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Penn State History Lessons: Gentle Thursday

It seems spring has (finally) sprung at Penn State. The ground is no longer covered in ice, flowers are starting to grow, and Old Main Lawn has once again turned into Penn State’s personal beach. The university has survived yet another one of Centre County’s brutal winters, and its residents are celebrating with sundresses, salmon shorts, and impromptu frisbee games.

Back in the 70s, Penn State welcomed spring in quite a different way. For more than 10 years, the university held a spring festival of sorts called “Gentle Thursday.” The all-day event featured folk and rock music, kites, balloons, and bubblegum.

Though Penn State’s Gentle Thursdays were legendary, they weren’t the first to happen. The roots of Gentle Thursday trace back to the 1960s, at the University of California, Berkeley. From there, it spread. Northwestern University held its first “protest music festival” on May 1, 1967 in an attempt to remove the school’s ROTC chapter from campus.

At the time, using a concert as a protest made a lot of sense. After all, the 1960s were the golden era for student activism and protests. But Penn State’s first Gentle Thursday was created under very different circumstances: in a classroom.

That’s right. The original idea for Gentle Thursday came from a Speech 200 class. From what I could gather, Speech 200 appears to be similar to today’s CAS 100A. Three students, Jon Lange, Tom Sapper, and Susan Snyder organized the event. According to a May 11, 1971 Collegian article, the theme of the first Gentle Thursday was sharing. Sapper said that Gentle Thursday was created “to give things to people, whether it be a smile, a kiss, or a piece of bubble gum.”

The first Gentle Thursday started at 10:30 a.m. on May 20, 1971 at Old Main lawn. It featured thirteen musical acts, which played all day. Other than the music, Gentle Thursday consisted of four stations spread across the lawn. There, students distributed smile buttons, kazoos, kites, bubble gum, and balloons. All of those goodies were donated by local State College businesses, including People’s Nation and the Student Bookstore.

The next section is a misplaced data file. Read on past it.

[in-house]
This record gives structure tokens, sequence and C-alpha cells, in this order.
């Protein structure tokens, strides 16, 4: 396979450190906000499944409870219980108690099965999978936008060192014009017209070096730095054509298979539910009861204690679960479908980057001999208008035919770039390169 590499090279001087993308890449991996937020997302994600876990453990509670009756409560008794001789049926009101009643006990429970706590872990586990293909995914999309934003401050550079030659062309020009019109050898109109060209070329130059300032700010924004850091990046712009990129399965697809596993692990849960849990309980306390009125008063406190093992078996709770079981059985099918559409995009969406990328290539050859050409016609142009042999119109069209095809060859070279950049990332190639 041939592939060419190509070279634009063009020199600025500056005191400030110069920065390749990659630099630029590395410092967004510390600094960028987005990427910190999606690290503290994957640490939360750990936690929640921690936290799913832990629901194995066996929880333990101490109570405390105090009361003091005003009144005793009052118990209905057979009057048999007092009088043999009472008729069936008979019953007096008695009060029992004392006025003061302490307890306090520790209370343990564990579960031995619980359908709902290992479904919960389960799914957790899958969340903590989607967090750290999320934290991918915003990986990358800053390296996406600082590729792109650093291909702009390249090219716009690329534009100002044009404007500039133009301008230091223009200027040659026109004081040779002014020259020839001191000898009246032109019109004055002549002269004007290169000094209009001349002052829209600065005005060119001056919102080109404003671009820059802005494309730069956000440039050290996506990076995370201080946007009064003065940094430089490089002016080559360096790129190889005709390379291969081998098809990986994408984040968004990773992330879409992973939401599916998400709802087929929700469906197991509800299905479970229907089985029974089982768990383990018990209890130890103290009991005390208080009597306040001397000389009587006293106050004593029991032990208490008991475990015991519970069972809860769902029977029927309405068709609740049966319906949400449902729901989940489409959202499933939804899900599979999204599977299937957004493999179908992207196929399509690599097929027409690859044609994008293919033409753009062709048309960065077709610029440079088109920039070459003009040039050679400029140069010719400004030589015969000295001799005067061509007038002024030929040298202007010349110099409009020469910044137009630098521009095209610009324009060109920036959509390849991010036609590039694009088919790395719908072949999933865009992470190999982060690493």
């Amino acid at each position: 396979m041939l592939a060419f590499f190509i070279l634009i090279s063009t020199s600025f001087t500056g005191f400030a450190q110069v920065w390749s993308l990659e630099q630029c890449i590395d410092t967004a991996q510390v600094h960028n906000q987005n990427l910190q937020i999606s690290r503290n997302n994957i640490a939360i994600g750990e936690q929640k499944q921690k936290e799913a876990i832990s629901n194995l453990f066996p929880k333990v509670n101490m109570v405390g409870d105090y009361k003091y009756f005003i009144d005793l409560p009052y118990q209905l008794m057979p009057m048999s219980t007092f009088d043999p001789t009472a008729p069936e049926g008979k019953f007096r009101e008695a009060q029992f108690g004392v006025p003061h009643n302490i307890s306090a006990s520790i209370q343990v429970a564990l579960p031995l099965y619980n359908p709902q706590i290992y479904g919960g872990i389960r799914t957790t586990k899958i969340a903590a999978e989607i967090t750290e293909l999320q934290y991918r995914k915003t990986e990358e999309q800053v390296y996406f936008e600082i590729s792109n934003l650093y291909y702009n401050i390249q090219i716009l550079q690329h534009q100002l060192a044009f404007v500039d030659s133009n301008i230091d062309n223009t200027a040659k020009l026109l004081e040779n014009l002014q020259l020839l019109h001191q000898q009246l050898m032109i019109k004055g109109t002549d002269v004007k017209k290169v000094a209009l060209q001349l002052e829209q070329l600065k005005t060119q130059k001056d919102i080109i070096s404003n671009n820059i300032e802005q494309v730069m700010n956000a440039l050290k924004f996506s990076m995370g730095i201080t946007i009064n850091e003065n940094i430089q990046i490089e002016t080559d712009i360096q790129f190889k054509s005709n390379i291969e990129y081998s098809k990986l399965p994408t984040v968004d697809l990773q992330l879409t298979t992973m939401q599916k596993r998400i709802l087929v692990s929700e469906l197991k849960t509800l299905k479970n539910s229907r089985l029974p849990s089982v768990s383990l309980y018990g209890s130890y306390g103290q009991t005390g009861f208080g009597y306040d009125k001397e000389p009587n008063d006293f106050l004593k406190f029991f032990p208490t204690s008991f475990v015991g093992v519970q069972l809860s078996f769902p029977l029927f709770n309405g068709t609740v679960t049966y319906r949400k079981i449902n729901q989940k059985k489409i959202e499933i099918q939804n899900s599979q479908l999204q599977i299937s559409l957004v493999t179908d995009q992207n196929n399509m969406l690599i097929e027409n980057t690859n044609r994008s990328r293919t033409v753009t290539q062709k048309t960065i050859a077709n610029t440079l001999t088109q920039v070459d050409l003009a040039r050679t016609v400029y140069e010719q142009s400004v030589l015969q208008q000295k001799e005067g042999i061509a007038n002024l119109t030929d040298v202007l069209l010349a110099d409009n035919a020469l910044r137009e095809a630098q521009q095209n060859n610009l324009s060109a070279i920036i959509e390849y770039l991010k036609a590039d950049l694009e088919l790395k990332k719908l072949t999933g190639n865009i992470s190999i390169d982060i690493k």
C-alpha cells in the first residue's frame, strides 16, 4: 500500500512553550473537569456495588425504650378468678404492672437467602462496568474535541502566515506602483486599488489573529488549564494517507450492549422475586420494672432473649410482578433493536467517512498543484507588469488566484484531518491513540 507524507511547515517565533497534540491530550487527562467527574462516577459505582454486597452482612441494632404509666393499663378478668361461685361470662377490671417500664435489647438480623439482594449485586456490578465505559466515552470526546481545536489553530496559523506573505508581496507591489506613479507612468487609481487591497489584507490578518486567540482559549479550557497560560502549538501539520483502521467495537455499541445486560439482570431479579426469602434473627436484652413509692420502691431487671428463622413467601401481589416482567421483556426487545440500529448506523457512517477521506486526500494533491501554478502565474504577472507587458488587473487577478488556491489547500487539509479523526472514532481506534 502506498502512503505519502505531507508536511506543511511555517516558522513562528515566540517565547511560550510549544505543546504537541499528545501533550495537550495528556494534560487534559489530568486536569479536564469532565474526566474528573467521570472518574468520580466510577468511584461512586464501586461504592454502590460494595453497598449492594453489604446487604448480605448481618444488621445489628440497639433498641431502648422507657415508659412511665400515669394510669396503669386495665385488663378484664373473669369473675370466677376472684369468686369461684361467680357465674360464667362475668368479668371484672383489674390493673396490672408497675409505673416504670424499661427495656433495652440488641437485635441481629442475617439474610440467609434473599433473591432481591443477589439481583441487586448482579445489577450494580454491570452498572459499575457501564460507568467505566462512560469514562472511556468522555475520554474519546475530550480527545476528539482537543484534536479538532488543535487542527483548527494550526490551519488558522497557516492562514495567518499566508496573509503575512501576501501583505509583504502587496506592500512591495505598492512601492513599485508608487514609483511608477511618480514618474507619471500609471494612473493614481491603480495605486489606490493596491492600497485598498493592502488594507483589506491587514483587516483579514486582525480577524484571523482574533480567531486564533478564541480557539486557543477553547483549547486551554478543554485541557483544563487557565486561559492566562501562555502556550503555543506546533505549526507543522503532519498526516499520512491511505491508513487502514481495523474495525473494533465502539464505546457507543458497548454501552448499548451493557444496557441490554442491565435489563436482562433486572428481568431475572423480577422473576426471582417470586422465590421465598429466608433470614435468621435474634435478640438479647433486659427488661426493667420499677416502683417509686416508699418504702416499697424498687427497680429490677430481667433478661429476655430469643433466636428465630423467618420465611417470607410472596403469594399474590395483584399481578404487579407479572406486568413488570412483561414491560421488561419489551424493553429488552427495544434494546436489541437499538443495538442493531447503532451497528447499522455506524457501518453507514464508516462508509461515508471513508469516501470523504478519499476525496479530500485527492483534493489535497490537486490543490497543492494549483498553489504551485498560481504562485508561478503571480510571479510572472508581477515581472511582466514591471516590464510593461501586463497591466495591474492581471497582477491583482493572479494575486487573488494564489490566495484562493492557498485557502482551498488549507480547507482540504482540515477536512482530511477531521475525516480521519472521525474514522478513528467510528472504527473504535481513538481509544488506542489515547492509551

Gentle Thursday 1971 was truly a community effort. Downtown stores donated supplies, and students made paper flowers, designed posters, and held penny drives in the HUB. Each student that attended was encouraged to pack two lunches: one for themselves and one for a friend. Lange, Sapper, and Snyder wanted to make the event as friendly as possible. According to that same Collegian article, Lange said, “We must forget political ideologies, fields of interest, ages, colors of skin, religious beliefs, length of hair, and all other differences which tend to (III) us.”

According to a Collegian article written the following day, the first Gentle Thursday was a huge hit. Though it rained in the afternoon, Lange said it was “truly an atmosphere of sharing.” The event attracted more than just Penn State students. Students, high schoolers, professors, and kids exchanged oranges, peanuts, and candy at the event.

With the success of the first Gentle Thursday, planning began immediately for the next year’s “day of sharing.” It was scheduled for May 18, 1972, which was in the middle of a wave of anti-war protests at Penn State. But that didn’t bother Gentle Thursday’s founders. According to Lange in a May 17, 1972 Collegian Article, that year’s Gentle Thursday was “a reminder that there is always a time for levity, good cheer, and fun.”

That Gentle Thursday started out just like its predecessor: full of frisbees, balloons, and laughter. But the tone instantly shifted when a group of Vietnam war veterans took the stage. According to a May 19, 1972 Collegian article, the group of actors rushed the stage just as one musical act was finishing up. Actors playing Vietnamese farmers were chased onto the stage by American soldiers. Shots were fired, and a battle ensued. At the end, all of the Vietnamese men and women lay dead, while the soldiers walked off the lawn. A voice came over the loudspeaker, telling the somber crowd, “This was just a reminder that there are no Gentle Thursdays in Vietnam.”

gentlethursdaymay191972
Student demonstrators protest the Vietnam War in a “guerrilla theatre” piece. (Collegian Digital Archives)

1973’s Gentle Thursday did not include a somber anti-war demonstration. However, the weather was far less cooperative than it had been the previous two years. The event coordinators were forced to move the event indoors in the middle of the day. Around 2:30 p.m. Gentle Thursday relocated from Old Main’s Lawn to the HUB Ballroom. Despite the change of venue, Gentle Thursday drew quite the crowd that year. According to a May 11, 1973 article, more than 6,000 people attended that year.